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To Kill A Mockingbird: Jim Crow Laws

1287 words - 6 pages

“From the 1880’s into the 1960’s, a majority of American states enforced segregation through “Jim Crow Laws…” (pbs.org). This is a sad but true quote. Children were separated in schools by their race, not allowing them to interact with other races. Throughout this time period people were segregated due to their skin color, going as far as having different bathrooms and water fountains. This is a big issue for Americans, even now. It has created a state of mind that some people are inferior to others and deserved to be treated that way. Many people of different races were abused and continue to be discriminated against due to this belief. It has created a lot of tension between races, some ...view middle of the document...

We may not be separate, but a lot of people don’t think we’re equal. Jim Crow laws helped create these beliefs. We had been declared equal, but people of different races and ethnicities weren’t being given equal opportunities and had been separated from the white society. Hate crimes are very serious, whether they’re sexual, racial, or religious. Jim Crow laws gave some people the idea that even though we’re equal, you don’t have to treat others like they are. They created a lot of racial tension, through people seeking revenge and people just seeking equality. When some people take things to the extreme for what they think is right, like the KKK, it makes it harder for us as a whole to achieve full equality. The right path is raising a generation that respects and wants equality, but the outliers always have an effect.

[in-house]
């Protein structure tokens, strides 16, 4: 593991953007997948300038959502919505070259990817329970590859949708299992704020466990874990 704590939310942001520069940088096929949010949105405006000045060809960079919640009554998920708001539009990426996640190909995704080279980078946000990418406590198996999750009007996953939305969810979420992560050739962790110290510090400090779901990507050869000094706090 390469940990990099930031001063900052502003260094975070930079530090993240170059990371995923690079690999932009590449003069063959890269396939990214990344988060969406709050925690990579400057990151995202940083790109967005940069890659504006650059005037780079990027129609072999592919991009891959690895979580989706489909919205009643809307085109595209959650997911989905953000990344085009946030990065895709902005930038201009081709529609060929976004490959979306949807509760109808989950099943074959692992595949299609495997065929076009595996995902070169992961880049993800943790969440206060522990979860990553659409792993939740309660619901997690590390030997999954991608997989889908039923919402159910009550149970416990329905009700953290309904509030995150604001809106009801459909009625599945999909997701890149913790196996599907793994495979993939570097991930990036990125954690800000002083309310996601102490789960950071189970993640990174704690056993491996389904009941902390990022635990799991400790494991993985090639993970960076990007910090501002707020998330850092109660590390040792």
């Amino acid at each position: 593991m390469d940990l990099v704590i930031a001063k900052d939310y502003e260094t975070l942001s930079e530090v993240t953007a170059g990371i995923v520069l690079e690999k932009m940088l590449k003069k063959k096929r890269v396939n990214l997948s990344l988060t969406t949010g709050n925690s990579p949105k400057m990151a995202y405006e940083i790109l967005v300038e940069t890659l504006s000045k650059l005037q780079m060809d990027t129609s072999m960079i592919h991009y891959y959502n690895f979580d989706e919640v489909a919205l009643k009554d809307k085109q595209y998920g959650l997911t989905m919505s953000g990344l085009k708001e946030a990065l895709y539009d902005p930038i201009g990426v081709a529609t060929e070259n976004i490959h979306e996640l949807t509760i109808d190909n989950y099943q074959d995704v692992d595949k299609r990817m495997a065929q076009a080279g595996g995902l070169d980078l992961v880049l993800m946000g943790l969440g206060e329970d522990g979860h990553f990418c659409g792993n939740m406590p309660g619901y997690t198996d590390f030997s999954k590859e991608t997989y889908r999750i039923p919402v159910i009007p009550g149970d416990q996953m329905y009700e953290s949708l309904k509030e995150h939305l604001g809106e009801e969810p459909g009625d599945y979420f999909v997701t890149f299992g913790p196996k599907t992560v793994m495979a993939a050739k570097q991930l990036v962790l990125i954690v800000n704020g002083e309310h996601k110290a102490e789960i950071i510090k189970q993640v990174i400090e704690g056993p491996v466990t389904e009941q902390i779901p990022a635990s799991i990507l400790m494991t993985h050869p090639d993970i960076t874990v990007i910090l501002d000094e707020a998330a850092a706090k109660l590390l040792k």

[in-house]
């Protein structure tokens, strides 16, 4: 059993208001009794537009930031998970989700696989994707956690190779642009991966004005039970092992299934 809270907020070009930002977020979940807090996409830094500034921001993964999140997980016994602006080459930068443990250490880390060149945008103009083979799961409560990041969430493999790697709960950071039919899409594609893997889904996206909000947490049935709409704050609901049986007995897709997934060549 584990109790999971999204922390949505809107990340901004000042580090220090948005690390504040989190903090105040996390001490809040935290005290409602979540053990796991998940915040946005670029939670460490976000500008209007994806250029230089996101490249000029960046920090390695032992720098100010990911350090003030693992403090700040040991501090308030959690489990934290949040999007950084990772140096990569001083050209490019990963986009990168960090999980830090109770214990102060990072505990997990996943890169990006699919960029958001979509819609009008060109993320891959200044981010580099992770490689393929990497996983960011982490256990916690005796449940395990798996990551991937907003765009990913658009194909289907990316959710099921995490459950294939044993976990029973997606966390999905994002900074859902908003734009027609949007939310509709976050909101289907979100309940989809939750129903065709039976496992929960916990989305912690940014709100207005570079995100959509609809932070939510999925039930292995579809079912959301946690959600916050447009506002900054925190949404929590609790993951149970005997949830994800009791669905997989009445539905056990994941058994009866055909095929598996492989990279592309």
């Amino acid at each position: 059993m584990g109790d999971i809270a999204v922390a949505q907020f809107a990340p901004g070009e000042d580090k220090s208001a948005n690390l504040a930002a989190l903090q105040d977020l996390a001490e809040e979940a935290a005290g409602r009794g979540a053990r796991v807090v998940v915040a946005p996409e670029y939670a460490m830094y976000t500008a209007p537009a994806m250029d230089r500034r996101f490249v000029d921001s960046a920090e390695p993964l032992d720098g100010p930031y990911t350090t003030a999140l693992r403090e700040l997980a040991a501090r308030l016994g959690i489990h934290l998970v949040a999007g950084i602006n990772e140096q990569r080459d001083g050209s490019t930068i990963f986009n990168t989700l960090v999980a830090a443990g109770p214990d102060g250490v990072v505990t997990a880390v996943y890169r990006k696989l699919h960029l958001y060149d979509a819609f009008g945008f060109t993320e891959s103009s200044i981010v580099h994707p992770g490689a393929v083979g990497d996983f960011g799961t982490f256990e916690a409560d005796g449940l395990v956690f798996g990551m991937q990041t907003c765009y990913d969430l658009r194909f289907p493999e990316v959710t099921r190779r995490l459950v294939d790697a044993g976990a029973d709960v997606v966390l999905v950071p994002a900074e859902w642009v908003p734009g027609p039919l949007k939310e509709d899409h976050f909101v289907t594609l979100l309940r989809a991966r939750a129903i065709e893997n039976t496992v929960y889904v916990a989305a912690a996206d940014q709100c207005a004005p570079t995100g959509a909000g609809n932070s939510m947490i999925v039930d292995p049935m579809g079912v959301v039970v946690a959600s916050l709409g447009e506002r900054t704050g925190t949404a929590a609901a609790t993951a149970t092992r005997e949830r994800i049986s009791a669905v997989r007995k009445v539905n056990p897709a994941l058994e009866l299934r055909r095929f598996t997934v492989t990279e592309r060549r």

Racial tension is one of the biggest effects the Jim Crow laws had on society. Some people are afraid to even be near to a person of a different race. It has also made talking about race to be a very touchy subject. A lot of southern states still have a high amount of people against equality. Places like Mississippi and Alabama, where colored people are tokens in their society are known for being a bit racist. The Trayvon Martin case is a great example of how racial bias has been creating tension. “Blacks are more than twice as likely as whites to say Martin's death was racially motivated” (caffertyfile.blogs.cnn.com) says CNN’s Jack Cafferty. The bias goes both ways, whites are more inclined to say that Trayvon was black was a coincidence, while blacks are more inclined to say that Zimmerman was a racist who went too far. The difference in opinions has created a big argument that even involves the media and the general public. Whether Zimmerman did it because Trayvon was black or not, it shouldn’t create a race war.

The Jim Crow laws also affected today’s society. Things like stereotypes and just being mistreated due to your race. “Black are imprisoned at over six times the rate of whites, and they account for around 60 percent of the US prison population” (Paraphrased: charlotte.cbslocal.com). This statistic could just be a mere coincidence or an example of stereotyping and racial profiling. The Jim Crow laws created a sort of sense that colored people are inferior and more likely to break the laws. The quote is a good example of it. People think of blacks as criminals and law-breakers, even when they only commit 28.4% of crimes committed in 2011 in the US, while whites commit 69.2% in the US, according to the FBI yearly crime...

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